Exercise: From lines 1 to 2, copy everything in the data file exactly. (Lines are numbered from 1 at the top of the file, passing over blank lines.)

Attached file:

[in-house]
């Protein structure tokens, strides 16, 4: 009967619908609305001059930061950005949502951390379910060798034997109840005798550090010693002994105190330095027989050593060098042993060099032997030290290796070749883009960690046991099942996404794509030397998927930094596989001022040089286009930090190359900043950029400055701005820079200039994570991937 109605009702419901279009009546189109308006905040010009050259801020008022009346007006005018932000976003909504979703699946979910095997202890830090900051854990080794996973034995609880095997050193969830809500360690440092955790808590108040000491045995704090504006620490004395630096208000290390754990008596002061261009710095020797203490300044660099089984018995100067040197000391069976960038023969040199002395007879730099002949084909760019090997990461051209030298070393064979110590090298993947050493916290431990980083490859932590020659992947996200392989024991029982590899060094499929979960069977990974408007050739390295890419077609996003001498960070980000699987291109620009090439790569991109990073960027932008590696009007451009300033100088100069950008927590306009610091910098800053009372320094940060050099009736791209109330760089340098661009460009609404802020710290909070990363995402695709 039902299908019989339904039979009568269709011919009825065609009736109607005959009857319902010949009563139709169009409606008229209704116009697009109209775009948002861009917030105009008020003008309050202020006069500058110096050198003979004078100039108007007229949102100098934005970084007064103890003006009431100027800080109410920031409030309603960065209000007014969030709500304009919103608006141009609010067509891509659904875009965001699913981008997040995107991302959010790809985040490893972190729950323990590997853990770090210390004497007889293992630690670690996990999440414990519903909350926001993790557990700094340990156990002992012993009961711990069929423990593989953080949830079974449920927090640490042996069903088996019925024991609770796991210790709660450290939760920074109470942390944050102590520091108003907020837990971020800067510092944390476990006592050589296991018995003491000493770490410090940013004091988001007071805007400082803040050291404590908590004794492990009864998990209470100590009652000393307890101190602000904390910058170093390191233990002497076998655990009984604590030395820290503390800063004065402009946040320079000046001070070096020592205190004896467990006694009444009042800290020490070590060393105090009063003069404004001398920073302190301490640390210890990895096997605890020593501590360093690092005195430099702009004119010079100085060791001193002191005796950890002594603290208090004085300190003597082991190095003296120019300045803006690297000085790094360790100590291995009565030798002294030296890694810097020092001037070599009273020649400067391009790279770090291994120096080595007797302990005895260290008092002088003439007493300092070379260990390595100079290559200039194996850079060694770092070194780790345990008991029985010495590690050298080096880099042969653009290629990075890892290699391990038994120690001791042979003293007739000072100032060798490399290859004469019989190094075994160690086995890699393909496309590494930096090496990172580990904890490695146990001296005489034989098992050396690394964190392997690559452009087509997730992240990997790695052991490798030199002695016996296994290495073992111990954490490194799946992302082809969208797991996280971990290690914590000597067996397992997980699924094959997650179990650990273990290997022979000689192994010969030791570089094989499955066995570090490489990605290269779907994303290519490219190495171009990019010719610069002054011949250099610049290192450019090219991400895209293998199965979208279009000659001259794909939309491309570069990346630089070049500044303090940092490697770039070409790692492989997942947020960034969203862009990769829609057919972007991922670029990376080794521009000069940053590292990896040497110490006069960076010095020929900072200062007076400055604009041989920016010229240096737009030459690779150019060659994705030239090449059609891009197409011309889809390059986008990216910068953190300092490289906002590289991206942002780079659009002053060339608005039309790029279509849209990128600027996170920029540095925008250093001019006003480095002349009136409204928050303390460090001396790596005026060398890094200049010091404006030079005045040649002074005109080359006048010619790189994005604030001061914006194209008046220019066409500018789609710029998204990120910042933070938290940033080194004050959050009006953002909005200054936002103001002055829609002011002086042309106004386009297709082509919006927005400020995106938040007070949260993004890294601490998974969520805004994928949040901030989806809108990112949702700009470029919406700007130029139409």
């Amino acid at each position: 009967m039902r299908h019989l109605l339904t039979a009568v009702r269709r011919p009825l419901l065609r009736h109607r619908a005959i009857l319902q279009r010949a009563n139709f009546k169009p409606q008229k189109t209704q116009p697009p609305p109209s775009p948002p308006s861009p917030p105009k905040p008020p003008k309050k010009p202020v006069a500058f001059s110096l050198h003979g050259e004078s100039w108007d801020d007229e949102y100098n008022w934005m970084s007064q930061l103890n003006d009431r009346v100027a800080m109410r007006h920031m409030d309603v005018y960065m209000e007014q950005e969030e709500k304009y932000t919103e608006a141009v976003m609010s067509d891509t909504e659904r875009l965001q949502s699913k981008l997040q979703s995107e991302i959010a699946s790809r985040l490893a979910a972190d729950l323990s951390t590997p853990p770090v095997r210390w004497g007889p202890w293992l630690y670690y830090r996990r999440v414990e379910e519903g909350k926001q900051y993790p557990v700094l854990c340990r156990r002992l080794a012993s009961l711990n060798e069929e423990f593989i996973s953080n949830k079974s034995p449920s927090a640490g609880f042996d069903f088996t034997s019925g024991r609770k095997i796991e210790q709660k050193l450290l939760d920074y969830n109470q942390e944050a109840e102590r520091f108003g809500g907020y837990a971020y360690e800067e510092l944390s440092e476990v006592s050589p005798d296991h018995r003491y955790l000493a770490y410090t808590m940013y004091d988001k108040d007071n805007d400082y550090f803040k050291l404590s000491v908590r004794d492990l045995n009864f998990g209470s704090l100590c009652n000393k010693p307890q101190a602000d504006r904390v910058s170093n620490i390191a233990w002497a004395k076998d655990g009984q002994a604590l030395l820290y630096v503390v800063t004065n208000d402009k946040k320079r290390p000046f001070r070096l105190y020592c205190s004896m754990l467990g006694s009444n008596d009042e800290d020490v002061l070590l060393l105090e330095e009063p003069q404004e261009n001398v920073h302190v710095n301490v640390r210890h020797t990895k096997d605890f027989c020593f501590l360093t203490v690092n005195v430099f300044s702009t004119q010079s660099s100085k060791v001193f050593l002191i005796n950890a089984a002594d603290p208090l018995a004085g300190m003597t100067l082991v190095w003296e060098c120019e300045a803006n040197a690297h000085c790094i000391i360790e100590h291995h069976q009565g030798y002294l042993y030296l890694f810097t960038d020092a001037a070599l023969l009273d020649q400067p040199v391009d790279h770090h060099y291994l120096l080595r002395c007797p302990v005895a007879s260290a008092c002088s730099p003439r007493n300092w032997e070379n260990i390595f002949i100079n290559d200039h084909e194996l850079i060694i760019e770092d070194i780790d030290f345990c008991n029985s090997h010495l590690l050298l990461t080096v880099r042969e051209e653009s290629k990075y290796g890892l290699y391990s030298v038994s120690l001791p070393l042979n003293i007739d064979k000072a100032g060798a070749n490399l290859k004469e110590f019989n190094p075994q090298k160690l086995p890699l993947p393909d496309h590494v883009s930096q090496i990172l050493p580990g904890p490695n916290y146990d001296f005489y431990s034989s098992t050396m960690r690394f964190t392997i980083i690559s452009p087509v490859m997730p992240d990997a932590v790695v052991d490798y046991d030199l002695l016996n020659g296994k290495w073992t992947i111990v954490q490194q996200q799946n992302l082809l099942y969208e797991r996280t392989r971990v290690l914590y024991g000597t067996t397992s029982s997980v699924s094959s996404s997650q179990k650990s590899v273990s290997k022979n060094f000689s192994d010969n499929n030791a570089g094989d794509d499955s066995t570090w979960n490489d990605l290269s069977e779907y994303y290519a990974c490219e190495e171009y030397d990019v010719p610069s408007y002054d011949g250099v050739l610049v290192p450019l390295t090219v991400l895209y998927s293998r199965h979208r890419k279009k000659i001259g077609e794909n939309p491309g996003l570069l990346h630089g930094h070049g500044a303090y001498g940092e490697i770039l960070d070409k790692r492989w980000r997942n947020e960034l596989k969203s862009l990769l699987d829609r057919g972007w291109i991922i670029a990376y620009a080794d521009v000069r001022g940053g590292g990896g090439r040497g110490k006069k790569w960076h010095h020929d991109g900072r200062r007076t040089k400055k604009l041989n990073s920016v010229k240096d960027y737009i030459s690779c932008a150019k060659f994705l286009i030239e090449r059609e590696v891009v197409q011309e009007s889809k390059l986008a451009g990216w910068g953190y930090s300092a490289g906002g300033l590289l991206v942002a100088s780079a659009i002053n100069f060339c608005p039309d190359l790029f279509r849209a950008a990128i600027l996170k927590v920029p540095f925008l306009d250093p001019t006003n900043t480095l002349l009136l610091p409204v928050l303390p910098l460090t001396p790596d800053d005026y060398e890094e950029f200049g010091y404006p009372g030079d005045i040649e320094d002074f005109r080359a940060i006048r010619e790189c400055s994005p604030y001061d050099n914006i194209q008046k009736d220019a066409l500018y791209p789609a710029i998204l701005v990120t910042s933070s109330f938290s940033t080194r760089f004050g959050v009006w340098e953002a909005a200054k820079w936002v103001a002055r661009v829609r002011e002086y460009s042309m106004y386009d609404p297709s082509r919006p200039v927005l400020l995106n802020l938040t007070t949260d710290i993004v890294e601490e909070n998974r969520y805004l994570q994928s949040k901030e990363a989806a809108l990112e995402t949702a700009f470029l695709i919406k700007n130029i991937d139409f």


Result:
[in-house]
């Protein structure tokens, strides 16, 4: 009967619908609305001059930061950005949502951390379910060798034997109840005798550090010693002994105190330095027989050593060098042993060099032997030290290796070749883009960690046991099942996404794509030397998927930094596989001022040089286009930090190359900043950029400055701005820079200039994570991937 109605009702419901279009009546189109308006905040010009050259801020008022009346007006005018932000976003909504979703699946979910095997202890830090900051854990080794996973034995609880095997050193969830809500360690440092955790808590108040000491045995704090504006620490004395630096208000290390754990008596002061261009710095020797203490300044660099089984018995100067040197000391069976960038023969040199002395007879730099002949084909760019090997990461051209030298070393064979110590090298993947050493916290431990980083490859932590020659992947996200392989024991029982590899060094499929979960069977990974408007050739390295890419077609996003001498960070980000699987291109620009090439790569991109990073960027932008590696009007451009300033100088100069950008927590306009610091910098800053009372320094940060050099009736791209109330760089340098661009460009609404802020710290909070990363995402695709 039902299908019989339904039979009568269709011919009825065609009736109607005959009857319902010949009563139709169009409606008229209704116009697009109209775009948002861009917030105009008020003008309050202020006069500058110096050198003979004078100039108007007229949102100098934005970084007064103890003006009431100027800080109410920031409030309603960065209000007014969030709500304009919103608006141009609010067509891509659904875009965001699913981008997040995107991302959010790809985040490893972190729950323990590997853990770090210390004497007889293992630690670690996990999440414990519903909350926001993790557990700094340990156990002992012993009961711990069929423990593989953080949830079974449920927090640490042996069903088996019925024991609770796991210790709660450290939760920074109470942390944050102590520091108003907020837990971020800067510092944390476990006592050589296991018995003491000493770490410090940013004091988001007071805007400082803040050291404590908590004794492990009864998990209470100590009652000393307890101190602000904390910058170093390191233990002497076998655990009984604590030395820290503390800063004065402009946040320079000046001070070096020592205190004896467990006694009444009042800290020490070590060393105090009063003069404004001398920073302190301490640390210890990895096997605890020593501590360093690092005195430099702009004119010079100085060791001193002191005796950890002594603290208090004085300190003597082991190095003296120019300045803006690297000085790094360790100590291995009565030798002294030296890694810097020092001037070599009273020649400067391009790279770090291994120096080595007797302990005895260290008092002088003439007493300092070379260990390595100079290559200039194996850079060694770092070194780790345990008991029985010495590690050298080096880099042969653009290629990075890892290699391990038994120690001791042979003293007739000072100032060798490399290859004469019989190094075994160690086995890699393909496309590494930096090496990172580990904890490695146990001296005489034989098992050396690394964190392997690559452009087509997730992240990997790695052991490798030199002695016996296994290495073992111990954490490194799946992302082809969208797991996280971990290690914590000597067996397992997980699924094959997650179990650990273990290997022979000689192994010969030791570089094989499955066995570090490489990605290269779907994303290519490219190495171009990019010719610069002054011949250099610049290192450019090219991400895209293998199965979208279009000659001259794909939309491309570069990346630089070049500044303090940092490697770039070409790692492989997942947020960034969203862009990769829609057919972007991922670029990376080794521009000069940053590292990896040497110490006069960076010095020929900072200062007076400055604009041989920016010229240096737009030459690779150019060659994705030239090449059609891009197409011309889809390059986008990216910068953190300092490289906002590289991206942002780079659009002053060339608005039309790029279509849209990128600027996170920029540095925008250093001019006003480095002349009136409204928050303390460090001396790596005026060398890094200049010091404006030079005045040649002074005109080359006048010619790189994005604030001061914006194209008046220019066409500018789609710029998204990120910042933070938290940033080194004050959050009006953002909005200054936002103001002055829609002011002086042309106004386009297709082509919006927005400020995106938040007070949260993004890294601490998974969520805004994928949040901030989806809108990112949702700009470029919406700007130029139409």